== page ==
The rise in air pressure from 962 to 1005 hPa was indeed the boost everybody needed and craved for. While our Bulgarian hosts started working hard on restoring the water supply, we decided to proceed with a big push in our science. Ana and Alice had to install a DGPS reference unit on a rock glacier in the False Bay, so Andy and I took the opportunity and tag along with them. The goal was to explore new areas of Livingston Island in a search of subglacial and groundwater discharge. The task seemed to be simple enough, however, the melt season this year is heading fast towards the end: temperatures are dropping and the sun is becoming less welcoming, therefore finding healthy discharge anywhere is a real challenge. Nevertheless, long hours of exploration give us the opportunity to enjoy the Nature on the island, which seems to spoil us incredibly. Humpback whales feeding just few meters away, Leopard seals leisurely resting on ice floes, fur and crabeater seals sleeping on rocky shores, are only a prelude to what the Island has to offer. Gentoo and Chin strap penguin colonies are also a wonderful distraction from the harshness of the environment and the work that needs to be done. Finally, after hours of searching and taking hundreds of photographs we have found what we were looking for! A big sample of subglacial discharge was packed in our rucksacks along with the measurements of conductivity, oxygen saturation and water temperature. A day can come to an end.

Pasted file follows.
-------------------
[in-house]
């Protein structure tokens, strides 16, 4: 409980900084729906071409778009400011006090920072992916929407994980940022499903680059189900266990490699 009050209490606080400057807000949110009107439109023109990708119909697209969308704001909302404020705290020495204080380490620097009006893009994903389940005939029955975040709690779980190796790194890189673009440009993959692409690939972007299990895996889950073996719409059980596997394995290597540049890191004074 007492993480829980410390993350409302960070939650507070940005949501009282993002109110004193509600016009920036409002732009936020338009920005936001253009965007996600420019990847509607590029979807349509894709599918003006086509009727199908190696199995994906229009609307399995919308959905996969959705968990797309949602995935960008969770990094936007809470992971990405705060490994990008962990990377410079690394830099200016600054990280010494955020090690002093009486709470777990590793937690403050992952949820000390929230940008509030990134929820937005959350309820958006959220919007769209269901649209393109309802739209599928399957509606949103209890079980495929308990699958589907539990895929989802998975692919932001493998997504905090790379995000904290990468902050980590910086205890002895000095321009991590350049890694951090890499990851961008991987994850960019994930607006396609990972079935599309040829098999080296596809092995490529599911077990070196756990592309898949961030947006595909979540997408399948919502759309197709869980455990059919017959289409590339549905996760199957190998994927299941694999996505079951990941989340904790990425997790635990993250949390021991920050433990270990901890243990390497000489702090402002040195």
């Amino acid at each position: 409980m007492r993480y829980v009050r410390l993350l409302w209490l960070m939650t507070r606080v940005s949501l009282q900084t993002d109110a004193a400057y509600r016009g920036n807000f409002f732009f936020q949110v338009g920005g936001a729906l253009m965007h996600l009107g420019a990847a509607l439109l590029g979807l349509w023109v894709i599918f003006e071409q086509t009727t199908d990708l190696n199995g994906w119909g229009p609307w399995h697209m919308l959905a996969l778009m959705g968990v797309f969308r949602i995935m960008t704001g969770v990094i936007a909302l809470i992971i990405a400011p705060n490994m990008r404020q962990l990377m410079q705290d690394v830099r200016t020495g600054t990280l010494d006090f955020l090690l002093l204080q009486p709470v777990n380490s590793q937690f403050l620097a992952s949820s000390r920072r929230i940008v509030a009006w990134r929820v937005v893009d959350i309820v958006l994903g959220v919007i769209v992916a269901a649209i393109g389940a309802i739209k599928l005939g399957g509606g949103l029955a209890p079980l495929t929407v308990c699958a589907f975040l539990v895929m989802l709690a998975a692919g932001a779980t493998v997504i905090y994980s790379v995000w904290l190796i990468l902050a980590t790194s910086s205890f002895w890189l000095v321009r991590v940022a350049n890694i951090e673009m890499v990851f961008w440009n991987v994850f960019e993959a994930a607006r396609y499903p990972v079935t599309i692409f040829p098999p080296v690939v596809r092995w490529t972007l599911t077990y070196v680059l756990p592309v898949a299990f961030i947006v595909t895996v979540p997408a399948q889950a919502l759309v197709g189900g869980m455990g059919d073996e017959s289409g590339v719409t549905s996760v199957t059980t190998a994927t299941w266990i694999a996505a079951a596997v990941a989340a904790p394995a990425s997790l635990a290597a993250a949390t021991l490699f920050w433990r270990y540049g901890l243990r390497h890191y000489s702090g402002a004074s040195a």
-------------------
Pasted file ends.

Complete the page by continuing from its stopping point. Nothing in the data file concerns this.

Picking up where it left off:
Aga Nowak, University of Sheffield